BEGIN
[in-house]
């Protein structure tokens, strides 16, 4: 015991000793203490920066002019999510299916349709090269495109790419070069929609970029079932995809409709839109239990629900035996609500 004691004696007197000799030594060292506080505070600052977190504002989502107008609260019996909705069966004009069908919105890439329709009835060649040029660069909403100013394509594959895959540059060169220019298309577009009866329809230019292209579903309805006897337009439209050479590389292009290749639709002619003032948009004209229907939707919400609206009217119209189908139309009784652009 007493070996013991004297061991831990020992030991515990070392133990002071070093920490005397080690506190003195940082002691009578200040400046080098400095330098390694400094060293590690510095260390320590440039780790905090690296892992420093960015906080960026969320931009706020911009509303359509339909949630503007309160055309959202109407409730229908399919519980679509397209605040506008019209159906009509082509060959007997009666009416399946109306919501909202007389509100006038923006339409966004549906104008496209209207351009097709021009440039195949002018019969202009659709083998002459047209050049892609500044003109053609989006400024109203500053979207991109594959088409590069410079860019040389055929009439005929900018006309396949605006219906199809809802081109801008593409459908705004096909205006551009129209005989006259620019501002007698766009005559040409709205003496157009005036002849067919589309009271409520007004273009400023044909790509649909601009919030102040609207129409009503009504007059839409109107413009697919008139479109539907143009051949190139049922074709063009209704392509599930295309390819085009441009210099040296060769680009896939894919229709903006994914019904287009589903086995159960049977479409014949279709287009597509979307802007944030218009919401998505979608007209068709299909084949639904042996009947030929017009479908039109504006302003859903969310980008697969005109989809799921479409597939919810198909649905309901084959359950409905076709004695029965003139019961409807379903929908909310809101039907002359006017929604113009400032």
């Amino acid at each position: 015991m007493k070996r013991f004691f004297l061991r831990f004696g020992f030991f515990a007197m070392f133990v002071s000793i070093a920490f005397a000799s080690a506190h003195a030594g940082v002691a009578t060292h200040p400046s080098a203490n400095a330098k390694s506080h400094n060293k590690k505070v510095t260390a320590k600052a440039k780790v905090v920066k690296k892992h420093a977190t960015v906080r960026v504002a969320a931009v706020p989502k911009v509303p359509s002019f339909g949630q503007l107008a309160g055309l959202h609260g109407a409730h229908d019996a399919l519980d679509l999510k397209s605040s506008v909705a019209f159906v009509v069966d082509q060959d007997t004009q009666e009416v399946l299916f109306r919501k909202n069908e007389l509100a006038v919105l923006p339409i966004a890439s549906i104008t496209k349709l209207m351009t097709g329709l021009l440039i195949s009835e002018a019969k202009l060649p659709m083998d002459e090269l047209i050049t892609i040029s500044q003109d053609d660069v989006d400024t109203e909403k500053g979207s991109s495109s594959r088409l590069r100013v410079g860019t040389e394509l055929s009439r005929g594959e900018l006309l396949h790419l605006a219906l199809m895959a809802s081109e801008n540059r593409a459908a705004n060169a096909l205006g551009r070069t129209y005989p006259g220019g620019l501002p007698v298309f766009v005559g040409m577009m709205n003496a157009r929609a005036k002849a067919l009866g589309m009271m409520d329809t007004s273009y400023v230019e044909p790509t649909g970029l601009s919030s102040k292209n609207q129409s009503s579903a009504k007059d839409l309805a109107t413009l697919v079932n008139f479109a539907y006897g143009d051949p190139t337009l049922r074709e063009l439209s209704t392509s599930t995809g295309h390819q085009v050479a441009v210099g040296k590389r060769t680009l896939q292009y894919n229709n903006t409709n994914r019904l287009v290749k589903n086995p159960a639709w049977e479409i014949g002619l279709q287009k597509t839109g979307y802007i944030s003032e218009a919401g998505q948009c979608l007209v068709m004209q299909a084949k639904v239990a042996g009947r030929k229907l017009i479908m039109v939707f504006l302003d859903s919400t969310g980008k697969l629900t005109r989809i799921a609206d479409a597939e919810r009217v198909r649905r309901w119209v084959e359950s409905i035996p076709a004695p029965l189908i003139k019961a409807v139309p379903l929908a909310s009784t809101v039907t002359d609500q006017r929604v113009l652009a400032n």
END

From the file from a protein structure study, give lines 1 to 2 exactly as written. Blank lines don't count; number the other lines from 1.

[in-house]
């Protein structure tokens, strides 16, 4: 015991000793203490920066002019999510299916349709090269495109790419070069929609970029079932995809409709839109239990629900035996609500 004691004696007197000799030594060292506080505070600052977190504002989502107008609260019996909705069966004009069908919105890439329709009835060649040029660069909403100013394509594959895959540059060169220019298309577009009866329809230019292209579903309805006897337009439209050479590389292009290749639709002619003032948009004209229907939707919400609206009217119209189908139309009784652009 007493070996013991004297061991831990020992030991515990070392133990002071070093920490005397080690506190003195940082002691009578200040400046080098400095330098390694400094060293590690510095260390320590440039780790905090690296892992420093960015906080960026969320931009706020911009509303359509339909949630503007309160055309959202109407409730229908399919519980679509397209605040506008019209159906009509082509060959007997009666009416399946109306919501909202007389509100006038923006339409966004549906104008496209209207351009097709021009440039195949002018019969202009659709083998002459047209050049892609500044003109053609989006400024109203500053979207991109594959088409590069410079860019040389055929009439005929900018006309396949605006219906199809809802081109801008593409459908705004096909205006551009129209005989006259620019501002007698766009005559040409709205003496157009005036002849067919589309009271409520007004273009400023044909790509649909601009919030102040609207129409009503009504007059839409109107413009697919008139479109539907143009051949190139049922074709063009209704392509599930295309390819085009441009210099040296060769680009896939894919229709903006994914019904287009589903086995159960049977479409014949279709287009597509979307802007944030218009919401998505979608007209068709299909084949639904042996009947030929017009479908039109504006302003859903969310980008697969005109989809799921479409597939919810198909649905309901084959359950409905076709004695029965003139019961409807379903929908909310809101039907002359006017929604113009400032």